Everyone learned something at the Broadband Bridge’s Discovering Technology Fair at Bread for the City on November 5th.
This was our first ‘DiscoTech,’ as we’re calling it (with a nod to our friends in the Detroit Digital Justice Coalition, who set a great example) — and it was an experiment in mixing together people from all backgrounds and skill levels to share technology. As far as experiments go, this DiscoTech was a resounding success! (See Bread for the City’s full photoset on Flickr.)
We transformed Bread for the City’s still-new Northwest Center facility into a giant computer lab, with about 20 laptops set up throughout the space. About 200 people attended — many from our own computer classes (every Wednesday at 3pm in NW), or from the computer labs of other neighborhood hubs like Shaw Community Ministry.
Some participants had never really engaged at all with a computer before, and they were able to receive active coaching from volunteer instructors. Others were fairly experienced and came with very specific things they wanted to learn. Volunteer skill-sharers came to us from DCWEEK, the Benevolent Media Fest, the Broadband Bridge’s network, many other organizations working to bridge the digital divide, and even from just down the block.
One of the most popular topics was email — how to create an email address, how to use it and manage it. Other consultations went well beyond the basics: people asked about (and got help with) downloading e-books, making web pages, finding resources to study online for tests like commercial drivers’ licensing.
Other very popular subjects included communications tools like Google Voice, Facebook, and so on. Several attendees were immigrants who wanted to learn how to Skype with their relatives in other countries. “I will always remember her face light up,” one volunteer said about one such successful lesson, which connected the participants with a family member across the world.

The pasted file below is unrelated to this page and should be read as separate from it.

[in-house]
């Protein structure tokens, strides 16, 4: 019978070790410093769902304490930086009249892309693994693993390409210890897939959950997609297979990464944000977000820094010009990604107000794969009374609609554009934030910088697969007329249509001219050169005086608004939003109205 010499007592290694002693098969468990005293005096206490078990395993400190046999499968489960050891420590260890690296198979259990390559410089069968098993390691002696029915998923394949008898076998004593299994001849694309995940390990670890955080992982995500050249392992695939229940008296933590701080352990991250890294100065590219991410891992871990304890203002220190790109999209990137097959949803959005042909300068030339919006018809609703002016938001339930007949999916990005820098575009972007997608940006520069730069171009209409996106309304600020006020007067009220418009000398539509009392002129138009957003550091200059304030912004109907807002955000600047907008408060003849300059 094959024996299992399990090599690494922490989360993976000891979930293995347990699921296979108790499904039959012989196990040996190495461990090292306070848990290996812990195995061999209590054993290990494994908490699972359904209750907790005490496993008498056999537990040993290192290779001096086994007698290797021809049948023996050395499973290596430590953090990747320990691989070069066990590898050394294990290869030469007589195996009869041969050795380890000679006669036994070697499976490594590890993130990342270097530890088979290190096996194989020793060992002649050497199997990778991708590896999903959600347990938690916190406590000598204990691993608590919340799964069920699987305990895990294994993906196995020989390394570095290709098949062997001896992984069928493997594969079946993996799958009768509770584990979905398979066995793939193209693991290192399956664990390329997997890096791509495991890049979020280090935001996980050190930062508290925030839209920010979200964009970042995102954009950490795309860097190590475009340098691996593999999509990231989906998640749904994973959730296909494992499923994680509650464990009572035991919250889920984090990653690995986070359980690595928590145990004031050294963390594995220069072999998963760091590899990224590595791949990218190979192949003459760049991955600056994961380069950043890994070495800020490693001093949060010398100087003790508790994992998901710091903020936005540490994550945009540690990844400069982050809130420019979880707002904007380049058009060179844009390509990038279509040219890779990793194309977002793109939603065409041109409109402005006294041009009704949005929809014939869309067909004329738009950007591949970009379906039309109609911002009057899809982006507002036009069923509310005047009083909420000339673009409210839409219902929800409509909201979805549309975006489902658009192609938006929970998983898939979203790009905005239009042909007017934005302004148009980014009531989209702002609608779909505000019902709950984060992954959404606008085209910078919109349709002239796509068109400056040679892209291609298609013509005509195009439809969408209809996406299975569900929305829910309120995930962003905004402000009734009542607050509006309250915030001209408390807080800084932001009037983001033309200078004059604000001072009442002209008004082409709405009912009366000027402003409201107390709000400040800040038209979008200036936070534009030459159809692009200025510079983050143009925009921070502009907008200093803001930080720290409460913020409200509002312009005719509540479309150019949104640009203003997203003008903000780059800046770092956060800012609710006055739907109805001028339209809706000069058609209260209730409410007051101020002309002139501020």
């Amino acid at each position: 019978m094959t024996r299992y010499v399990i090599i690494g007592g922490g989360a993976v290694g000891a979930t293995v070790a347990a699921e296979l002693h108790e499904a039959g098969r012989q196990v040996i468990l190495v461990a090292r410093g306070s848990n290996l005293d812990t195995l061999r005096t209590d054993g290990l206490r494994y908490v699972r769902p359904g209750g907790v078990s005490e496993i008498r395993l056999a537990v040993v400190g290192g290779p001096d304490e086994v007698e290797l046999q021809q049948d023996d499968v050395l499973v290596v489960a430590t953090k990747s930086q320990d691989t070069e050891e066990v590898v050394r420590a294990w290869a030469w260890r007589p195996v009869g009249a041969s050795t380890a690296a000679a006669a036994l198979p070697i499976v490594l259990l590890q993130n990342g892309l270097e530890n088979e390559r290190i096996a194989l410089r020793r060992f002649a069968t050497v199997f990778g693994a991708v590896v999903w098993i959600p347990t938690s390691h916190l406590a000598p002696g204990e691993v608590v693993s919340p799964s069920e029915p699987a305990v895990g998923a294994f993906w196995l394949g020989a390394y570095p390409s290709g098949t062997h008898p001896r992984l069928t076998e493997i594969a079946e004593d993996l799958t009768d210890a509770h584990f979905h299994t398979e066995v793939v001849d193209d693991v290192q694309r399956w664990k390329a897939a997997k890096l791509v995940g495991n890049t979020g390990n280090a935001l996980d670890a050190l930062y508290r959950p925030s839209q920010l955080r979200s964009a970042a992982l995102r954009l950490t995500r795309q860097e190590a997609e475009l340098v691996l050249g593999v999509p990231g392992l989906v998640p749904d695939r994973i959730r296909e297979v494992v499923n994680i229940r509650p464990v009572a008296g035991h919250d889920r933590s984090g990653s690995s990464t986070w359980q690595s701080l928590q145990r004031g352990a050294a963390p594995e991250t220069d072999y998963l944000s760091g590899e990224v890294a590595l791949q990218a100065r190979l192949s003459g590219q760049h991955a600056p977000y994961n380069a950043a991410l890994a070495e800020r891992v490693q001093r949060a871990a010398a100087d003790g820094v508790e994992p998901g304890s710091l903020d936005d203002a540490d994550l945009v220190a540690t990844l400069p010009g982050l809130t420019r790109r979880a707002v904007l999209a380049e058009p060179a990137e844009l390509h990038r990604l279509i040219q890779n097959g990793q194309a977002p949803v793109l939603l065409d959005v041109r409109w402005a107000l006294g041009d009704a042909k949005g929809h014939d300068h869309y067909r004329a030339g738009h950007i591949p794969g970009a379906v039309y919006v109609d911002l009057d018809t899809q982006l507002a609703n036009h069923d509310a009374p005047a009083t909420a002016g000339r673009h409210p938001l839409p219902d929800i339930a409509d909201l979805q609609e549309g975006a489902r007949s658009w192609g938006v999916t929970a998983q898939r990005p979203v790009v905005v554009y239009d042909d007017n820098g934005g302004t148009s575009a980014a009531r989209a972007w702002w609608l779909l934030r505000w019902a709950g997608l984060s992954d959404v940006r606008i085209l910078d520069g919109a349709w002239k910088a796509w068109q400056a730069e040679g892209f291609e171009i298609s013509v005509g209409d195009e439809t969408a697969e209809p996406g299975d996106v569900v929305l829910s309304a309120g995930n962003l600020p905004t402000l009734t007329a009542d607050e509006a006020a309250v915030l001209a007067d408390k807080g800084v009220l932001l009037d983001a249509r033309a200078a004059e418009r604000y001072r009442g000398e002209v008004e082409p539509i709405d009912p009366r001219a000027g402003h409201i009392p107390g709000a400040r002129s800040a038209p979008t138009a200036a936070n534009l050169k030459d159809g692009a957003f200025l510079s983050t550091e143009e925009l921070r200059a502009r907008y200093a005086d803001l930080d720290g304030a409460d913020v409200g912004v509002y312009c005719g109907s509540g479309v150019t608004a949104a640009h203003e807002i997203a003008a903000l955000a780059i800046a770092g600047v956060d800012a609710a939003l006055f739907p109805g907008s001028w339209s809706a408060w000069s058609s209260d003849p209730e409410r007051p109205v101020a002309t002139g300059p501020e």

Sudi West of the Broadband Bridge led a session on mobile computing. “People really have a PC right there in their pocket,” says Sudi, “and there is great value to be had if you know how to manage your contacts and settings, install programs and use your phone to its fullest potential.”
In another room, Phil Shapiro and Jabari Zakiya led more adventurous participants in explorations of Linux software and open-source programming. Aiyi’Nah Ford of ‘The One Mic Stand with SimplyNay’ offered instruction on how to host a Do-It-Yourself internet radio program. Leshell Hatley of Uplift Inc led demonstrations — along with a troupe of young instructors ages 8 through 17 — on how to build robots. “My favorite moment was when this elderly woman declared that she wasn’t interested in the instruction manual,” said Leshell. “She said ‘I’m going to do it on my own!’” See more photos here.)
One of the most popular demonstrations came courtesy of the IT Computer Wiz Kids, who lured folks to their table with a large screen high-definition gaming display but kept them there with demos of how to dissect and reassemble desktop machines. “See what the computer is made out of, take it apart and put it back together — that’ll make you feel like you really have control over it,” explained IT Computer Wiz Kids founder Gerard Cooper.
Meanwhile, participants learned about how to build community wireless networks in their neighborhoods in conversation with folks from the Broadband Bridge’s pilot project in Bloomingdale, hackers from HacDC, and engineers and policy wonks from the New America Foundation’s Open Technology Initiative.
Our friends at the DC Public Library came to talk about their free computer programming and other digital resources. Byte Back instructors were on site to demonstrate their computer literacy curricula.
And everyone wanted to know when we’ll do it again. The answer is: soon! And: you can help!
Would you like to be involved in the next DiscoTech event? We want to see one happen early in the new year — so email email@example.com to get involved. And sign up at the Broadband Bridge to stay posted on future activities.